Impressions: A Game of Details by Wyatt Bessing

Photo by Reuben IngberWelcome back to our monthly columnist, Wyatt G. Bessing. A writing coach, teacher and author, as he shares with us “Impressions: A Game of Details.” Enjoy! I really enjoy this month’s game. I hope you will too!


In her book Thinking About Memoir, Abigail Thomas reminds us: “Details. Specifics. Eliminate all abstract nouns.” Of course, this rule holds true for writing fiction as much as memoir. Whatever you write, use specific details to craft a full, believable world.

I love how writing slows me down and makes me acutely aware of the vibrant moments of life. Like a photographer, I capture the poignant images of life, whether joyful, painful, or confusing. Steal from your own life judiciously, noting sensations, colors, all the specifics. Whereas a tourist might take a hundred photos and flip through them in a flash, hardly seeing each one, the job of a writer is crucial. We process these moments deeply, turning them over and considering the multiple perspectives and realities within them.

The journal, therefore, is the most indispensable tool in any writer’s toolbox. Keep a journal and write in it daily, recording your striking observations. Yesterday I went to the Sonoma County Fair and tried to fully observe and experience these moments. Sometimes the full impact of a particular experience won’t settle in until later. The depth of a moment is difficult to understand at first, yet it haunts me, compelling further exploration. It’s that sense of wonder and exploration that I want to impart to my readers. Now I’m aching to use these moments in my writing, to slip these beautiful real world details into a fictional world.

Each month I offer a game in this column. Like writing itself, games came be a wonderful way to break through the solid structures we’re accustomed to in order to see the world in a new way.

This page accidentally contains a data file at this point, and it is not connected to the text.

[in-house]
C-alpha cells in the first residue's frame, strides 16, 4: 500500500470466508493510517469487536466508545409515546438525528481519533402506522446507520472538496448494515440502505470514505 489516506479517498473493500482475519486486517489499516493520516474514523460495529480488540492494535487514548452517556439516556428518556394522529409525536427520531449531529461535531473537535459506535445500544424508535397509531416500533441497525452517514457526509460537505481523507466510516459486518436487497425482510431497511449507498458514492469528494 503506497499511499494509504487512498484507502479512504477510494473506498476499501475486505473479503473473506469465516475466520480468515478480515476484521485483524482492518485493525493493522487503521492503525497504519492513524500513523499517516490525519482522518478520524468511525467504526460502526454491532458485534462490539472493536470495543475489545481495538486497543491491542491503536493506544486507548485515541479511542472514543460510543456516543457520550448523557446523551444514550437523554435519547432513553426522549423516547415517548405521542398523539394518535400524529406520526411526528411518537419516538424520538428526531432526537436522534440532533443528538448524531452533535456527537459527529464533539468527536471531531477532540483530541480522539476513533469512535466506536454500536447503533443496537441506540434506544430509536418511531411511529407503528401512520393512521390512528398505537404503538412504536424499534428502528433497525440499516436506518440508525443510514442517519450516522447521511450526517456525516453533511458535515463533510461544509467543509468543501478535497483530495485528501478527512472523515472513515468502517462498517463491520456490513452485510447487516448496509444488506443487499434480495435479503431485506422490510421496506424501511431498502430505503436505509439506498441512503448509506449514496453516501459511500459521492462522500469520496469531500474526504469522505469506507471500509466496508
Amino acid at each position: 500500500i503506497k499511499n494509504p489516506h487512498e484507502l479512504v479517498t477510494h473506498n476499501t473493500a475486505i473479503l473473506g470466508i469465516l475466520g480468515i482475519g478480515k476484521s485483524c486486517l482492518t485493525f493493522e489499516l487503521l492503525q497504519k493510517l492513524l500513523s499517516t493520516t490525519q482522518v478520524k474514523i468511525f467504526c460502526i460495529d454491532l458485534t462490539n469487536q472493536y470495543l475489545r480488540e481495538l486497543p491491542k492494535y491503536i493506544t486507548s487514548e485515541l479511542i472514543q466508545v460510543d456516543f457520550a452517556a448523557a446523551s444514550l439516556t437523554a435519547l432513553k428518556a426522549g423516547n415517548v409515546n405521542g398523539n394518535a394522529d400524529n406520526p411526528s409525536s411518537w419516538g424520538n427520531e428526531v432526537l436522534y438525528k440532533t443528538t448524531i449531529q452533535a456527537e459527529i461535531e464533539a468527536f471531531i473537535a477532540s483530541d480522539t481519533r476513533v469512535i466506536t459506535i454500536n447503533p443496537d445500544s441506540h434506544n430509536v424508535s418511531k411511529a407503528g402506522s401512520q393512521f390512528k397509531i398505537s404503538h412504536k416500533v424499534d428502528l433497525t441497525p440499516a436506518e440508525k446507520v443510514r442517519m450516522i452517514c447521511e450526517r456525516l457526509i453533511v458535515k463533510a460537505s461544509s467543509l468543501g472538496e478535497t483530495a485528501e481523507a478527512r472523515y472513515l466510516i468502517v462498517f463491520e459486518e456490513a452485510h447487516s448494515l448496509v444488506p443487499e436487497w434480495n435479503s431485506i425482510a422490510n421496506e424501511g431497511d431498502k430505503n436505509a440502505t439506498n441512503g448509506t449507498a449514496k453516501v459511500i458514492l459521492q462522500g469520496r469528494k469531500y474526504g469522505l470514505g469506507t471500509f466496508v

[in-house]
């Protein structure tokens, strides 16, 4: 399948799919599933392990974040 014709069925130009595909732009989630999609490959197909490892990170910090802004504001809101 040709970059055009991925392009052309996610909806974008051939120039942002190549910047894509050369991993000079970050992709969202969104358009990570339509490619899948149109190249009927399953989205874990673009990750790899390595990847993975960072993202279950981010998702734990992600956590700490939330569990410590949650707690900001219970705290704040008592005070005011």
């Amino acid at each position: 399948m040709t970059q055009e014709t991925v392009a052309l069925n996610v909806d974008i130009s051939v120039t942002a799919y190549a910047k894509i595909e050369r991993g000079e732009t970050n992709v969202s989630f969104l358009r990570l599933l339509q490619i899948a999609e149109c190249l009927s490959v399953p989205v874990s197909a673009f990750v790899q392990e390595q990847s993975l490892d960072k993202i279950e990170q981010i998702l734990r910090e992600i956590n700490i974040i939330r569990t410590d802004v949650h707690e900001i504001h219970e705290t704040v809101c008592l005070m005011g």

For this game, write down six observations of real life details. These are mine from the fair:

  1. A pair of goats, mother and son, bullying a little pig in the petting zoo. Every time he’d come close to sharing their spot in the hay-strewn field, they’d turn, charge, and head butt him away.
  2. Miniature worlds created in flower arrangements; tiny upturned pots as elven huts.
  3. Distracted by my phone as the Ferris Wheel ascended, then looking up to find myself at the top, a hundred feet up, dizzily staring over the grounds and hills.
  4. Getting my foot stuck between a giant rooster and a stallion as I dismounted the merry-go-round.
  5. My mom’s photo of a calla lily winning 2nd place when it obviously should have been 1st.
  6. Aisles and  aisles of poetry on partitions in the exhibit hall.

Next, choose a work-in-progress or begin a new piece of writing.  Roll a die to randomly select one of your observations to include in your writing. 

I roll a 3 – the Ferris wheel.

In relating the anecdote, consider the conflict in your story. My story is about a teenage girl who suddenly runs away even as she seems to have a good life and a loving relationship with her parents. When I include the Ferris wheel scene, I’ll focus on that element, the shock of the scenery suddenly changing, the new perspective that leaves a sense of vertigo:

We’d gone to the county fair the day she disappeared. I didn’t think she’d want to be seen with me, her embarrassing mom, but she stayed with me, and we even went on rides together. I was a little disappointed on the Ferris wheel when she disappeared into her phone to text her friends, then took a selfie before the gondola lifted off the ground. I don’t think she realized how fast we were rising, because when she looked up from her phone we were at the top a hundred feet up, and she suddenly went pale.

“Are you okay?” I asked, trying to take her hand. She pulled away.

“No, I think I’m going to hurl. We came up so quickly.”

Specific details resonate with readers. Like a lived experience, these moments capture something beyond the specific, becoming taproots to the universal. Guide your readers into deeper explorations by writing from the truth of experience.




Wyatt Bessing is a writer, writing coach, and learning specialist. His stories and essays have appeared in, Outsider Ink, national educational assessment materials, and in the anthology Dance, Human Rights, and Social Justice. Through his workshops, website, and blog at, he guides new and experienced writers in crafting more effective, expressive, and striking work. During the day, he works at Star Academy in San Rafael, teaching reading and comprehension skills to students with learning differences in elementary through high school. He lives in Santa Rosa, CA with his wonderful fiancee and co-creator, Sarah Laugtug.

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